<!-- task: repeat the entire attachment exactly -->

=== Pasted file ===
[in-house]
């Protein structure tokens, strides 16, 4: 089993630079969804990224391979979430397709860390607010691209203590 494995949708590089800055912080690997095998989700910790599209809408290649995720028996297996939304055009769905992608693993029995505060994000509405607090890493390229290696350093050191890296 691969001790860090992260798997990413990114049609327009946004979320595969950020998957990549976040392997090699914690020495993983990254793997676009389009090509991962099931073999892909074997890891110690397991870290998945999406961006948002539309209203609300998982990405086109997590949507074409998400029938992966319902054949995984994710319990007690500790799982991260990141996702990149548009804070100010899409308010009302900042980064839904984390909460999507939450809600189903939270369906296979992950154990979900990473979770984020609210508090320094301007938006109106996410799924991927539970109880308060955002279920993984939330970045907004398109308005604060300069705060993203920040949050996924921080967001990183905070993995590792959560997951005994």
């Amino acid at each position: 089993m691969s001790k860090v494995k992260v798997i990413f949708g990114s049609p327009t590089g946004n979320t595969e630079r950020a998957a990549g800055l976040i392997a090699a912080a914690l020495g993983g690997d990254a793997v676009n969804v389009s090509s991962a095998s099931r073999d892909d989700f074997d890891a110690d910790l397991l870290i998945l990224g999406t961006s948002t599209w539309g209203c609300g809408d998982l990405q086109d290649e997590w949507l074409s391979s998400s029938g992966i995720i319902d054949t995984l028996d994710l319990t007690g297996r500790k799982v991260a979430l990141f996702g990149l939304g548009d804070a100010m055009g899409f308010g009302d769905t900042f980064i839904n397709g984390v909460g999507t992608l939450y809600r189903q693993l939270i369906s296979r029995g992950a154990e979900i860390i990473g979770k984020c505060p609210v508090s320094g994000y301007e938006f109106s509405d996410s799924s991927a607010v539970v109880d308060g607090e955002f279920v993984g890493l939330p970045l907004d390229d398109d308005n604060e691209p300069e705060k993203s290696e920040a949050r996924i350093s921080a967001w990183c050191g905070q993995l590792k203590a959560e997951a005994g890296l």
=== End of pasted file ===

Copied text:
[in-house]
């Protein structure tokens, strides 16, 4: 089993630079969804990224391979979430397709860390607010691209203590 494995949708590089800055912080690997095998989700910790599209809408290649995720028996297996939304055009769905992608693993029995505060994000509405607090890493390229290696350093050191890296 691969001790860090992260798997990413990114049609327009946004979320595969950020998957990549976040392997090699914690020495993983990254793997676009389009090509991962099931073999892909074997890891110690397991870290998945999406961006948002539309209203609300998982990405086109997590949507074409998400029938992966319902054949995984994710319990007690500790799982991260990141996702990149548009804070100010899409308010009302900042980064839904984390909460999507939450809600189903939270369906296979992950154990979900990473979770984020609210508090320094301007938006109106996410799924991927539970109880308060955002279920993984939330970045907004398109308005604060300069705060993203920040949050996924921080967001990183905070993995590792959560997951005994």
């Amino acid at each position: 089993m691969s001790k860090v494995k992260v798997i990413f949708g990114s049609p327009t590089g946004n979320t595969e630079r950020a998957a990549g800055l976040i392997a090699a912080a914690l020495g993983g690997d990254a793997v676009n969804v389009s090509s991962a095998s099931r073999d892909d989700f074997d890891a110690d910790l397991l870290i998945l990224g999406t961006s948002t599209w539309g209203c609300g809408d998982l990405q086109d290649e997590w949507l074409s391979s998400s029938g992966i995720i319902d054949t995984l028996d994710l319990t007690g297996r500790k799982v991260a979430l990141f996702g990149l939304g548009d804070a100010m055009g899409f308010g009302d769905t900042f980064i839904n397709g984390v909460g999507t992608l939450y809600r189903q693993l939270i369906s296979r029995g992950a154990e979900i860390i990473g979770k984020c505060p609210v508090s320094g994000y301007e938006f109106s509405d996410s799924s991927a607010v539970v109880d308060g607090e955002f279920v993984g890493l939330p970045l907004d390229d398109d308005n604060e691209p300069e705060k993203s290696e920040a949050r996924i350093s921080a967001w990183c050191g905070q993995l590792k203590a959560e997951a005994g890296l």